Scion is modifying its marketing and product-planning approach as its market continues to evolve. "A lot of our early stuff was menacing and sinister, and that appealed to an edgy, cynical consumer," Scion vice president Doug Murtha told Automotive News said in an interview at the Detroit auto show. He said that Scion buyers "want a little more daylight, a little less Gotham,” noting that they have to differentiate the youth brand from Toyota.
Murtha said that while it is enticing to place Gen Y buyers in a convenient psychographic box, the 2004 “millennials” had very different beliefs from those who are reaching driving age today.
He remarked that today’s young adults do not have a strong economy and a cash-rich parental safety net to underpin their values. "We are still targeting 18- to 34-year-olds, but 60 percent of that demographic bucket has changed since we came to market,” Murtha said, noting that their makeup and experiences are different.
He said that their current target market is more resourceful, less self-centered, but is still independent-minded. He remarked that while in 2004, young buyers "expected all the bells and whistles,” they are now more pragmatic “about things they are not able to pay for."
He remarked that while Scion located its pricing range into the mid-$20,000s with the FR-S and has studied placing other cars in that band, it has no intention to lose the value component to the brand. “We need to keep a foot in the entry part of the market," Murtha said.
The forceful Scion FR-S exterior solidly reflects the power found inside it. The silhouette draws inspiration from the Toyota 2000GT, revealing a bonnet and roof outline that is incredibly smooth and low. This creates a streamlined form that directs air efficiently over to the vehicle’s top. The low position maintains the exaggeration of coupe's fierce front that comprises sharp edges, a broad lower intake, and sharp headlamps housing projector-beam halogen lights.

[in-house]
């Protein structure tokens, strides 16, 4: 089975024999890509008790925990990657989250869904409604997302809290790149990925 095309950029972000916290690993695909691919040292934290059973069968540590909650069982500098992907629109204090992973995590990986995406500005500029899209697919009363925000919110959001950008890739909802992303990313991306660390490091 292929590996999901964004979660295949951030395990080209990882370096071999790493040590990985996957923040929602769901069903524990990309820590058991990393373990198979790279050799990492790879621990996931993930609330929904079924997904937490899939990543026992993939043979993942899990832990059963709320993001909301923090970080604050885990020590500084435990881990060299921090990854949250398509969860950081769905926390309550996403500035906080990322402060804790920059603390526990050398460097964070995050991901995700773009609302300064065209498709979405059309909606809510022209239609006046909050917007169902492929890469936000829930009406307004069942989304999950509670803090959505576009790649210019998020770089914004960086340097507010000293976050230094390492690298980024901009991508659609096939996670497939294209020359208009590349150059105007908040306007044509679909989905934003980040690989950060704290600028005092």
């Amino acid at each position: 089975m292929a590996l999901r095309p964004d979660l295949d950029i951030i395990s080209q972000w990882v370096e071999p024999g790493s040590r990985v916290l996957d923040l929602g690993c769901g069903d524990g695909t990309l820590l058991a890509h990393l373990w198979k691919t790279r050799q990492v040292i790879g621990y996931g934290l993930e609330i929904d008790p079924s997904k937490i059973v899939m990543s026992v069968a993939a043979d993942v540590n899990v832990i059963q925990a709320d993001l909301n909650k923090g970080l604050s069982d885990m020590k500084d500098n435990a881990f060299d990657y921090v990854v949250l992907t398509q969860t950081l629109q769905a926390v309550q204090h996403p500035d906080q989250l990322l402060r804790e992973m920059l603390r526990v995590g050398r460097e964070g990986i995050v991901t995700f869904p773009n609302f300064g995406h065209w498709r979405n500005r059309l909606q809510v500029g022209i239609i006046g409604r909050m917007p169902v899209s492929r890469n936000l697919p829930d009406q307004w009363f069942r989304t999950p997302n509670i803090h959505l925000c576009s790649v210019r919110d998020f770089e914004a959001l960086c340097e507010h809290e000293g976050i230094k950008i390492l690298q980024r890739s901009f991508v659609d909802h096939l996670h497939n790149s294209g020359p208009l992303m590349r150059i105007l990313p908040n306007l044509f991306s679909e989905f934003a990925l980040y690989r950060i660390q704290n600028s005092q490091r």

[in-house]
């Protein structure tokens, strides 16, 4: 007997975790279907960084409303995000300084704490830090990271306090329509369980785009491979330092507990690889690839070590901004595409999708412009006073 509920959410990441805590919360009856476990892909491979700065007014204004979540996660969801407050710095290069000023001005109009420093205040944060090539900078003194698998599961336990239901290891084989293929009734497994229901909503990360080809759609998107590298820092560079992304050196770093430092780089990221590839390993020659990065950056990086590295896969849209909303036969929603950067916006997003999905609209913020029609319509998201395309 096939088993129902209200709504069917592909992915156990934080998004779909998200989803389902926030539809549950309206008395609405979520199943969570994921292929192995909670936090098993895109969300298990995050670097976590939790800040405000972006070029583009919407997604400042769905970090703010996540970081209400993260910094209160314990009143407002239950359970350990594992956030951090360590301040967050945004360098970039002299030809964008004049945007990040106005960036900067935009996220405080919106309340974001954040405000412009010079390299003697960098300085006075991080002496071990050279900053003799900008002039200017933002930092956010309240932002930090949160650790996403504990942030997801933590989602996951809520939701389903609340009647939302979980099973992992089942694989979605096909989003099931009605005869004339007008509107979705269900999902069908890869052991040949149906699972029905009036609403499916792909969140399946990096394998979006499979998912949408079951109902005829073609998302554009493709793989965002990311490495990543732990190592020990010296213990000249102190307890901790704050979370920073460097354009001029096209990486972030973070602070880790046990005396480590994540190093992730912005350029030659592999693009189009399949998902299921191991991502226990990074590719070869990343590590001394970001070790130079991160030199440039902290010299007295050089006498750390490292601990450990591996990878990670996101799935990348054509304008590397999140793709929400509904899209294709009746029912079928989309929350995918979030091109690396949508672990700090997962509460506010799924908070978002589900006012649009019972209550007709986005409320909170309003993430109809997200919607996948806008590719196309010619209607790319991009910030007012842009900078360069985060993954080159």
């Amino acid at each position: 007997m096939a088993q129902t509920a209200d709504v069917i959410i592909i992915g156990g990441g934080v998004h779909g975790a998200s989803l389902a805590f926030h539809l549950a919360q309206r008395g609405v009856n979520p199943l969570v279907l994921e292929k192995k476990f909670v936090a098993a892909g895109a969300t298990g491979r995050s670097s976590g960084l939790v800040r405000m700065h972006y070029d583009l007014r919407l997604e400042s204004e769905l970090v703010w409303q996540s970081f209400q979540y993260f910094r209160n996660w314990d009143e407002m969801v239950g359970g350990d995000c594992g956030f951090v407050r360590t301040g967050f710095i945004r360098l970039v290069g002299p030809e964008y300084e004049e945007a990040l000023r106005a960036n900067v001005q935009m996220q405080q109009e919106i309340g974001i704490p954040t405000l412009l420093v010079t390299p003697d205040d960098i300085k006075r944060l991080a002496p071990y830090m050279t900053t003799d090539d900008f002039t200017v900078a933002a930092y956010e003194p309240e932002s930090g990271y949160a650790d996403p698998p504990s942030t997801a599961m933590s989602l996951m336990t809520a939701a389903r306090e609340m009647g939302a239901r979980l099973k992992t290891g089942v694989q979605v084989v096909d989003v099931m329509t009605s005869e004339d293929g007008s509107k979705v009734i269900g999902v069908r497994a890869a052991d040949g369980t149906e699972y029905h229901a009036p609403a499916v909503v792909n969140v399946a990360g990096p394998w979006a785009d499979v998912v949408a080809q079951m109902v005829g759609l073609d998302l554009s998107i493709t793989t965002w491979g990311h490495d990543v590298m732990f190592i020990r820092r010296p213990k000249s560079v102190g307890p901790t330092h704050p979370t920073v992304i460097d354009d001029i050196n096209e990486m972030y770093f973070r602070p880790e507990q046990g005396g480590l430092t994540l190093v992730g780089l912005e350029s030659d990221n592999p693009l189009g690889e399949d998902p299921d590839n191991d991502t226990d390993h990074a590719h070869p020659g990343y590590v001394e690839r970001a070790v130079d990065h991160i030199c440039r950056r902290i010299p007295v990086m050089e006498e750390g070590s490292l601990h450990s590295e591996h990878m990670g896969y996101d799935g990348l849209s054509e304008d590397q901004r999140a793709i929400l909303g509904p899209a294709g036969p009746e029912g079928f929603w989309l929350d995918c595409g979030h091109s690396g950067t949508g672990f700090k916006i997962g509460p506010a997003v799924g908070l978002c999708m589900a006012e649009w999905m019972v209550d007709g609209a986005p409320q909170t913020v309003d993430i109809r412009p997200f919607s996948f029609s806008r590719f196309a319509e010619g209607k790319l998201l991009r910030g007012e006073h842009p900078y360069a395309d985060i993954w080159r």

The forceful fenders in front jut up and bear the signature '86' piston emblem, which accents the vehicle's AE86 legacy as well as its new singular boxer engine. The rear face is low-slung and broad, with streamlined lower accents that encircle the sporty twin exhaust system. LED lights shine through the sharp taillamps, while centrally mounted backup lights complete the brawny design.
The Scion FR-S will come in seven colours including Raven, Asphalt, Hot Lava, Argento, Ultramarine, Firestorm, and Whiteout.
The cabin of the Scion FR-S includes 2+2 seating configuration designed with considerations to form and function. The comfortably assertive seats in front feature thick bolsters with an extremely low position, and the rear seat can fold flat down, providing flexibility in space. It will have as standard the unique floor mats with FR-S emblems.
The large centre-mounted tachometer draws the main attention in the three-gauge configuration and has a customisable shift-indicator. This has a small but strong indicator that illuminates when reaching the redline. The driver can program the warning to light up in 100-rpm steps, beginning with 2,000 rpm. A sound can be set to go off when nearing the redline. Digital and analogue gauges display speed for monitoring.